College of Design Pays Tribute to Thomas Hacker

March 20, 2023

An influential architect and a treasured College of Design faculty member, Thomas Hacker, FAIA, 81, died on February 27. He joined the University of Oregon's College of Design in 1970, when the college was known as the School of Architecture and Allied Arts, and left a substantial impact on students during his 14 years. In addition to educating a majority of the architects in the 80s, Hacker designed some of Oregon's most prominent and beloved buildings, including the High Desert Museum, Columbia Gorge Discovery Center, Portland State University’s Urban Center, and a series of libraries, among them Beaverton Central Library and Multnomah County’s Woodstock branch libraries. 

Hacker would teach a significant portion of the generation of architects in active practice today throughout the Northwest during his tenure at the College of Design. Hacker's passion for teaching and mentorship would become the foundation of his growing practice, which was founded in 1983 and become Tom Hacker Architects in '92. The firm made its mark by working almost solely on civic, cultural, and educational buildings. Steadily over time, the firm would expand to do work beyond Oregon, most prominently the Yellowstone Arts Center, Spokane Public Library, Pacific Highway’s US Port of Entry, and the Bend Public Library. Another unique aspect of Hacker's connection to the College of Design was through his house, which was purchased by a member of the faculty.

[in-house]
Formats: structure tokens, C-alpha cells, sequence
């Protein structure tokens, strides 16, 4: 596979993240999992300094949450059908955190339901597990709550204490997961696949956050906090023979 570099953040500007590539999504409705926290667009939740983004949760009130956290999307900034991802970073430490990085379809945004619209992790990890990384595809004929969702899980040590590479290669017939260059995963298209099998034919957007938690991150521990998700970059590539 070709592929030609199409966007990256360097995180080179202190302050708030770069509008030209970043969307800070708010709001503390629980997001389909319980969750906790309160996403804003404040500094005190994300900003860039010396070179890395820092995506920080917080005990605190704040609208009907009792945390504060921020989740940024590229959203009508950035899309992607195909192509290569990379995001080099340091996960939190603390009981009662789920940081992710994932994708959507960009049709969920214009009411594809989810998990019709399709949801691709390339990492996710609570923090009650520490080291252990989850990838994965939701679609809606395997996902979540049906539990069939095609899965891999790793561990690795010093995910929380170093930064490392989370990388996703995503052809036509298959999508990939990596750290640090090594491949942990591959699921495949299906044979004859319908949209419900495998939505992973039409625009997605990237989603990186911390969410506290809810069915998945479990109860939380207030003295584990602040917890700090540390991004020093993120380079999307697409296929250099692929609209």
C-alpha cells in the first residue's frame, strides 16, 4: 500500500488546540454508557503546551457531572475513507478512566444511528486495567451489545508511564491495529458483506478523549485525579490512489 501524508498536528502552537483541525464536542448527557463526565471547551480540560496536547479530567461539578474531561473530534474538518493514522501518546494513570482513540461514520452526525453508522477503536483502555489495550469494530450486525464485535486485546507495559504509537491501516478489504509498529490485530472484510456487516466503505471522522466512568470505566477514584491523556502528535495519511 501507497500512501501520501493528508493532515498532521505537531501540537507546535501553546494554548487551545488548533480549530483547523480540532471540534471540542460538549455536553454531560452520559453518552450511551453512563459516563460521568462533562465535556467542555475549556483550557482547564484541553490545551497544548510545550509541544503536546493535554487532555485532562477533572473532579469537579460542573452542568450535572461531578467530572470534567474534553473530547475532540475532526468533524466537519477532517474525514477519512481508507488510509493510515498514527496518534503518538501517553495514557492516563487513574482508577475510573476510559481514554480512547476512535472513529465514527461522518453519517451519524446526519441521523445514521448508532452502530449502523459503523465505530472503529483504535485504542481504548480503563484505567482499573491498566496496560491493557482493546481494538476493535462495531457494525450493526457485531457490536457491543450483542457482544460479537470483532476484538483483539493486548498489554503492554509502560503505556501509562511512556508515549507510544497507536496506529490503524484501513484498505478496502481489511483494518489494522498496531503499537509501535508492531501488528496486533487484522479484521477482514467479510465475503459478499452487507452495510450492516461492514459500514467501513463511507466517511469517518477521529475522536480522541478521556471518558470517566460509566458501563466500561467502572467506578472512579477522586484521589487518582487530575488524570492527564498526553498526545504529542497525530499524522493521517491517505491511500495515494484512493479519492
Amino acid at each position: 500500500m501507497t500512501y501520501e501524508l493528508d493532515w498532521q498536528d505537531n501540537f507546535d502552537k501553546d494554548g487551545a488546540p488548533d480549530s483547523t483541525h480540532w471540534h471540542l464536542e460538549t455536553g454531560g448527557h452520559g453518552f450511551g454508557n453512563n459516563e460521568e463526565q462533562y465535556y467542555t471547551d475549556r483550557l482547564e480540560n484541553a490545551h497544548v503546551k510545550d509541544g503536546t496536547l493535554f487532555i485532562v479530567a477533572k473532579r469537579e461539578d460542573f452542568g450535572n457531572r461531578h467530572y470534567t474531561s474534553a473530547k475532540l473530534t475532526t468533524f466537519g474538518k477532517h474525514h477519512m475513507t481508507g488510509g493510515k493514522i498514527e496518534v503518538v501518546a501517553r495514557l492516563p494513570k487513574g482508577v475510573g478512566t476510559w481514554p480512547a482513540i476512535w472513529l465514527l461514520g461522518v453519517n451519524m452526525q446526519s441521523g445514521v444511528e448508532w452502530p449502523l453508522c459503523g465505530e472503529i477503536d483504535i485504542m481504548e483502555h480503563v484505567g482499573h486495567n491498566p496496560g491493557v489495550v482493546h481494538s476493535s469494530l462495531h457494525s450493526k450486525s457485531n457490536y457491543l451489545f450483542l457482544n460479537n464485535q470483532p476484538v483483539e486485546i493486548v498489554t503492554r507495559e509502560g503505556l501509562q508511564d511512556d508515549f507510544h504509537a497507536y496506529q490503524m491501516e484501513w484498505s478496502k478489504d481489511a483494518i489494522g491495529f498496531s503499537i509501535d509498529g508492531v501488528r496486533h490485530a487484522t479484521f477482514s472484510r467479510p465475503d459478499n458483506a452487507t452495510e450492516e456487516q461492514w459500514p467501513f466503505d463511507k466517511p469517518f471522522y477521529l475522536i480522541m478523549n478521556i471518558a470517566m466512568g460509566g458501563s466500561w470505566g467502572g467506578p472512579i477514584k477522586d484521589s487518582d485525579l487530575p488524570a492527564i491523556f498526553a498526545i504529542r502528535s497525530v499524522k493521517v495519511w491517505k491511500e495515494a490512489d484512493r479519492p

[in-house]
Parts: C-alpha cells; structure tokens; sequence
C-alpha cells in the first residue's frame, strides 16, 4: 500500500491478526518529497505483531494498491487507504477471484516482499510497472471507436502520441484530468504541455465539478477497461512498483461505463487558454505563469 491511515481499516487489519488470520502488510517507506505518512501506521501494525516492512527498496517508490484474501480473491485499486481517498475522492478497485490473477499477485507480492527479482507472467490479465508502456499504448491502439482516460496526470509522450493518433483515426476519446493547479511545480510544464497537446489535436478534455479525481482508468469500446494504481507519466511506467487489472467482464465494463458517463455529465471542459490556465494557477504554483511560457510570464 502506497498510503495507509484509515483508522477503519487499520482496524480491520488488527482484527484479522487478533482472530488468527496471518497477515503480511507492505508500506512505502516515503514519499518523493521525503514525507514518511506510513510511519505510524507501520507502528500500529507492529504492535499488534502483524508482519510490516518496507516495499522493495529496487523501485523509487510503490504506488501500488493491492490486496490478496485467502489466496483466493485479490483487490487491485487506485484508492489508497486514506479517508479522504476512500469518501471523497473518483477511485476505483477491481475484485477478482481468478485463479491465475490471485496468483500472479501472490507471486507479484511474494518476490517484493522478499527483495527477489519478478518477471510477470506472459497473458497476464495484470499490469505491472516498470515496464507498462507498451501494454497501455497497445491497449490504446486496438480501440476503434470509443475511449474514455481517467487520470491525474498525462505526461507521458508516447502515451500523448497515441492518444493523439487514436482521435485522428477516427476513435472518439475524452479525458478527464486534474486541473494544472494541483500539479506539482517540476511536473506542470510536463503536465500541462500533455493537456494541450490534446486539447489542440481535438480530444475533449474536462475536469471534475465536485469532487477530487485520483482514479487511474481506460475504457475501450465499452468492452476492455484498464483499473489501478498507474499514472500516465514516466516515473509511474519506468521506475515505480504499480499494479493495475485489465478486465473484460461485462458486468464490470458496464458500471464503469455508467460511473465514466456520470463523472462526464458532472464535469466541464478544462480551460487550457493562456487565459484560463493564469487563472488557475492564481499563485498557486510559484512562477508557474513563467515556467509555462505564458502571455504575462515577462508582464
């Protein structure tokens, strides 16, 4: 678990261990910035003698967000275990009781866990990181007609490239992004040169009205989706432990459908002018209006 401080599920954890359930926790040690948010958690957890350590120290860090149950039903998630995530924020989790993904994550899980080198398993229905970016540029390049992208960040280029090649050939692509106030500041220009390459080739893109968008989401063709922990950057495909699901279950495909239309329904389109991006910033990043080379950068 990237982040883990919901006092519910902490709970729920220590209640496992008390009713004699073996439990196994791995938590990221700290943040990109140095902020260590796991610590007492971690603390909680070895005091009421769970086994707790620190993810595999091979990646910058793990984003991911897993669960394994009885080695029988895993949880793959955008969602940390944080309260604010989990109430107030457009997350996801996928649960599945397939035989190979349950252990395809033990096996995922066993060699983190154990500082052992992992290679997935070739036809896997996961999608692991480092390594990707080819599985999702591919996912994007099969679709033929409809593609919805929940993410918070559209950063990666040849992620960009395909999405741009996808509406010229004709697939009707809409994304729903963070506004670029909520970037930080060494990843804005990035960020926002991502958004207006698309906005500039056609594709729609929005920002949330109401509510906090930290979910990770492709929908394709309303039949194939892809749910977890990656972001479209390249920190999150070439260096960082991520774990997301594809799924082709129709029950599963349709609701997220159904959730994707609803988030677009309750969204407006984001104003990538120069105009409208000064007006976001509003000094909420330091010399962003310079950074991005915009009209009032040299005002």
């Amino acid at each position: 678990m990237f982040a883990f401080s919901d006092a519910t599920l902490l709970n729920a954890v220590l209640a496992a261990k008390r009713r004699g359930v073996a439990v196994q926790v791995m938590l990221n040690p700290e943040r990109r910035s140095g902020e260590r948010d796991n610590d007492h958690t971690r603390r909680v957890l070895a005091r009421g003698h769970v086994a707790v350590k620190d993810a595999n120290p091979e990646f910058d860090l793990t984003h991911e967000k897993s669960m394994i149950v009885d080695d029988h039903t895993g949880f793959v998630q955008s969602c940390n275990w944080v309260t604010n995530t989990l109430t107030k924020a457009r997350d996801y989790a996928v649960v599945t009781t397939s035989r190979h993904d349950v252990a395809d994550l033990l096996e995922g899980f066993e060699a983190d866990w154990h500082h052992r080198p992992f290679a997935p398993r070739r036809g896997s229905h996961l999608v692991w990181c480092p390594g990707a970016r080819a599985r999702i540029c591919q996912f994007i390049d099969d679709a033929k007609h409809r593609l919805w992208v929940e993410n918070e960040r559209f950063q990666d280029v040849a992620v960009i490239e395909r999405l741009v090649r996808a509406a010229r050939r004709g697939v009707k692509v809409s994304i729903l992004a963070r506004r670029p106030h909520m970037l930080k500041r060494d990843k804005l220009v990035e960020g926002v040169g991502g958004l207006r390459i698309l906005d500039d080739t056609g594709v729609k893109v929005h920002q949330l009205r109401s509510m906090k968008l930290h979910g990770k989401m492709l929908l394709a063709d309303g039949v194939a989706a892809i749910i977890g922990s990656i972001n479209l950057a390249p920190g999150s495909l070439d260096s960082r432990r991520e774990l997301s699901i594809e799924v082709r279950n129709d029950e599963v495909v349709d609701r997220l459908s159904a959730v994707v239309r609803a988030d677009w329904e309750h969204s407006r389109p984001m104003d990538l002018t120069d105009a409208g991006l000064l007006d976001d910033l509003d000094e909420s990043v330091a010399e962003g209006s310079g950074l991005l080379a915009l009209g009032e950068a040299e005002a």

Judith Sheine, a professor of architecture in the College of Design's School of Architecture & Environment (SAE), bought Hacker’s house in 2014.  Soon after the purchase, Hacker’s entire office, accompanied by Thom and his wife Margaret went to revisit it.

“It was an emotional experience,” said Sheine. “The office gave me the model of the house, with a base of solid wood that Thom made. The house speaks to both his time working with Louis Kahn in Philadelphia and his experience in Oregon, with wood as the dominant material. It’s a beautiful piece of architecture.” 

According to Hacker Architects, donations in his name can be directed to the Portland Japanese Garden, the High Desert Museum, or the Lower Nehalem Community Trust.